Although those standard makers add reference into C++, it is a controversial feature because reference syntactically obscures identifier's indirection, which syntactically confuses yourself whether you're dealing with a variable or a "pointer"(worse readability). Again, for the sake of good programming habits, avoid it if you have more powerful (and syntactically clearer) tools like pointers.

Hmmm... actually I hold a different view from you. The introduction of reference in C++ is actually better than the traditional pointers. Granted in terms of flexibility pointer seems to hold an edge but this flexibility has a price to pay. How often we are faced and plagued (as in countless nights debugging) with pointer related problems in our C++ programs despite us developing in C++ for many years.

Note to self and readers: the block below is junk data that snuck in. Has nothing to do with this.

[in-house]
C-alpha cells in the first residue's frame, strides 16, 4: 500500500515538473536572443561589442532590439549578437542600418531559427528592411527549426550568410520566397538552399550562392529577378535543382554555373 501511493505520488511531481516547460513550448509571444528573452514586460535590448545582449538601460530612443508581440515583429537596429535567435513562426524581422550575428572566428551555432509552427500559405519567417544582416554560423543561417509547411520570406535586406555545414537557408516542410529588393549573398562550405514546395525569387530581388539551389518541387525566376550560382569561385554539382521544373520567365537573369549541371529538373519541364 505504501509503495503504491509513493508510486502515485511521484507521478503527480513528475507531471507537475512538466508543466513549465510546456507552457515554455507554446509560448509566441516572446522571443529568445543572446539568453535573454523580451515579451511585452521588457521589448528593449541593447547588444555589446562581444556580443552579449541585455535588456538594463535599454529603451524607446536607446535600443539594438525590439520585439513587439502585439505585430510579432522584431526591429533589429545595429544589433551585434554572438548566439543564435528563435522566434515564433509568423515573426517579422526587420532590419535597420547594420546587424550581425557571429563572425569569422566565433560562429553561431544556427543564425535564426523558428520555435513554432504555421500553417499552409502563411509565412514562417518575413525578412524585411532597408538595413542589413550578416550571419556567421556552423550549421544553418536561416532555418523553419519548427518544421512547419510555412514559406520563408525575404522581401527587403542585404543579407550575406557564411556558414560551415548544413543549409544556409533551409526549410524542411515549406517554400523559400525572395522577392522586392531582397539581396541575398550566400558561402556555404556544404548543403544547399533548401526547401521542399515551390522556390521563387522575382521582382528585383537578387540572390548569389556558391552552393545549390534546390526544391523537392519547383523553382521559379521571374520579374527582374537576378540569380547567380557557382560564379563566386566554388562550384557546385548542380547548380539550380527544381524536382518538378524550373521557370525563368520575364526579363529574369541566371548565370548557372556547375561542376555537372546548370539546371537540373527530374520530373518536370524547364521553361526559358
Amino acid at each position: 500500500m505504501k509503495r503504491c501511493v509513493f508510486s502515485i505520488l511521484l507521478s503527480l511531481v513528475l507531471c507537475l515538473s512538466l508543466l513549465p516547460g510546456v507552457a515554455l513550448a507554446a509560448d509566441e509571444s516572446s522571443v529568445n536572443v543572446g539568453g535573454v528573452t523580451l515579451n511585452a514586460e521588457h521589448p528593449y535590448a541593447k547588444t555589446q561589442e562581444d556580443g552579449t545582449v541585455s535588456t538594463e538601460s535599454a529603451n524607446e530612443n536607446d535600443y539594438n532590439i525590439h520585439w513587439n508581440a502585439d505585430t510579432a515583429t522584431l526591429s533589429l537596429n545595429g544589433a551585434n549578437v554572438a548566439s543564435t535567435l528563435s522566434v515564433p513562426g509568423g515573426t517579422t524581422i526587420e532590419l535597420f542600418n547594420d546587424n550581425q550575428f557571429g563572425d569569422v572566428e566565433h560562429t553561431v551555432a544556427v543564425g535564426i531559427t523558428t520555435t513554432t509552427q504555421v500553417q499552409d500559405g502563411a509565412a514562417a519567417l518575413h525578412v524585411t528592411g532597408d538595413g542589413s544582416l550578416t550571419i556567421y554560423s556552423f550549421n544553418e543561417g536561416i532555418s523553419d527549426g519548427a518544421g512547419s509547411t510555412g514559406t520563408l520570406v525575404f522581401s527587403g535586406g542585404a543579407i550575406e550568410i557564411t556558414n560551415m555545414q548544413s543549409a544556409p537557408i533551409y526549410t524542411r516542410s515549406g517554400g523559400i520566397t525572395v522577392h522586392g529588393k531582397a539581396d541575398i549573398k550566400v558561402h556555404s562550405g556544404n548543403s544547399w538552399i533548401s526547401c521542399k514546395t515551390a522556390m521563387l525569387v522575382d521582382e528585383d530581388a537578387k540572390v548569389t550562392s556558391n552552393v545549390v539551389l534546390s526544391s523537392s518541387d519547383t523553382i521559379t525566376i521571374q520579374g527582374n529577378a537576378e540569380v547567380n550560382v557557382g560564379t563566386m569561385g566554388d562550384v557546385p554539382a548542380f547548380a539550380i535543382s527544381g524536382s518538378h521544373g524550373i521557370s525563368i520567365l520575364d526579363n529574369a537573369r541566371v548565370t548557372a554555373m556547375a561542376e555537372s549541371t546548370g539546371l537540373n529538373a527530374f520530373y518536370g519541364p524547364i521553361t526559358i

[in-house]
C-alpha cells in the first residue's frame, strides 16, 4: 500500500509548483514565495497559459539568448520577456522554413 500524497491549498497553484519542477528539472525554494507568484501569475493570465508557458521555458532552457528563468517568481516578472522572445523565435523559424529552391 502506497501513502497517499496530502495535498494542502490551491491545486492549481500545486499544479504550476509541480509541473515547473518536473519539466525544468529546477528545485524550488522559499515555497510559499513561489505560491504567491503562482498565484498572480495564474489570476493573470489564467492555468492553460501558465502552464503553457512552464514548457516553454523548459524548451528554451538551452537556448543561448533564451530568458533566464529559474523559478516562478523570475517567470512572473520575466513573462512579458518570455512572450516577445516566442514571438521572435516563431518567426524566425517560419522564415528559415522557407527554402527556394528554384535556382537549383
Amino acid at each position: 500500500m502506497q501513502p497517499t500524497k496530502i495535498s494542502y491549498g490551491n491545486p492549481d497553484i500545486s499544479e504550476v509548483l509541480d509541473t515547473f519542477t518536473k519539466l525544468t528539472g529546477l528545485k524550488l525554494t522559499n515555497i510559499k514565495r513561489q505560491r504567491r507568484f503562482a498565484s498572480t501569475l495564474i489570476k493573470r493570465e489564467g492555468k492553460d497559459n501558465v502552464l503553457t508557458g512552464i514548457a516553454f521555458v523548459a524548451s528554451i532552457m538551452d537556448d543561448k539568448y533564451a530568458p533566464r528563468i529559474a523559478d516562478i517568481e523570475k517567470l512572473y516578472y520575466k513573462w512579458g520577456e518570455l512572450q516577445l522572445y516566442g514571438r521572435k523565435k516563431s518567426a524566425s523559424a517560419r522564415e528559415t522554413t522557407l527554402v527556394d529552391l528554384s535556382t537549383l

I believe C++ offer us a balance, it provides BOTH pointers and references. So if you still feel pointers are more flexible than references, you can totally disregard and don't use reference in your C++ program. Likewise, if I prefer references, I would use them. However based on my own experience, I uses BOTH although I try to keep pointer to a minimum if I could.

Above is purely my own opinion so please don't flame me :)